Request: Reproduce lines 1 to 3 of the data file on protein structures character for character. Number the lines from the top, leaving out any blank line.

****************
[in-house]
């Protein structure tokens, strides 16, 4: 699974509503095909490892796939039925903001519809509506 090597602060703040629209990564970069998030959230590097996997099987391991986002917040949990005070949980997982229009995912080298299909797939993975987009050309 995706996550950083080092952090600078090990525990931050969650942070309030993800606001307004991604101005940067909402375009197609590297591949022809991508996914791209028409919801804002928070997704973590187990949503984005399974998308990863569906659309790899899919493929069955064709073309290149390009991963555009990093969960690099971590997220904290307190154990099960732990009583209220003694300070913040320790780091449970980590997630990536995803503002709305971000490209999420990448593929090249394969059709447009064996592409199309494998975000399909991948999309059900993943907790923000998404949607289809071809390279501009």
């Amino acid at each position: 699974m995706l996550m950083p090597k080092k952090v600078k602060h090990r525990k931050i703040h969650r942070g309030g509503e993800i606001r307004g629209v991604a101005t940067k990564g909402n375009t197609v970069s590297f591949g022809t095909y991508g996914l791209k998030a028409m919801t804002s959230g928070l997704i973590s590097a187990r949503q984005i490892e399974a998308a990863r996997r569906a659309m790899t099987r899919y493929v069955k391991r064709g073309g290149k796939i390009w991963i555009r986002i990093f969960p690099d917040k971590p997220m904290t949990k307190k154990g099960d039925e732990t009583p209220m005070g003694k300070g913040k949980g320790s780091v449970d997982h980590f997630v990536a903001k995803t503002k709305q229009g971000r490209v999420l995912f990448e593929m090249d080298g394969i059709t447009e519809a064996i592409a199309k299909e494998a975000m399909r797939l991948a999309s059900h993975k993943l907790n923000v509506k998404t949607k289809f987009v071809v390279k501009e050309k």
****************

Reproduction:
[in-house]
């Protein structure tokens, strides 16, 4: 699974509503095909490892796939039925903001519809509506 090597602060703040629209990564970069998030959230590097996997099987391991986002917040949990005070949980997982229009995912080298299909797939993975987009050309 995706996550950083080092952090600078090990525990931050969650942070309030993800606001307004991604101005940067909402375009197609590297591949022809991508996914791209028409919801804002928070997704973590187990949503984005399974998308990863569906659309790899899919493929069955064709073309290149390009991963555009990093969960690099971590997220904290307190154990099960732990009583209220003694300070913040320790780091449970980590997630990536995803503002709305971000490209999420990448593929090249394969059709447009064996592409199309494998975000399909991948999309059900993943907790923000998404949607289809071809390279501009």
């Amino acid at each position: 699974m995706l996550m950083p090597k080092k952090v600078k602060h090990r525990k931050i703040h969650r942070g309030g509503e993800i606001r307004g629209v991604a101005t940067k990564g909402n375009t197609v970069s590297f591949g022809t095909y991508g996914l791209k998030a028409m919801t804002s959230g928070l997704i973590s590097a187990r949503q984005i490892e399974a998308a990863r996997r569906a659309m790899t099987r899919y493929v069955k391991r064709g073309g290149k796939i390009w991963i555009r986002i990093f969960p690099d917040k971590p997220m904290t949990k307190k154990g099960d039925e732990t009583p209220m005070g003694k300070g913040k949980g320790s780091v449970d997982h980590f997630v990536a903001k995803t503002k709305q229009g971000r490209v999420l995912f990448e593929m090249d080298g394969i059709t447009e519809a064996i592409a199309k299909e494998a975000m399909r797939l991948a999309s059900h993975k993943l907790n923000v509506k998404t949607k289809f987009v071809v390279k501009e050309k």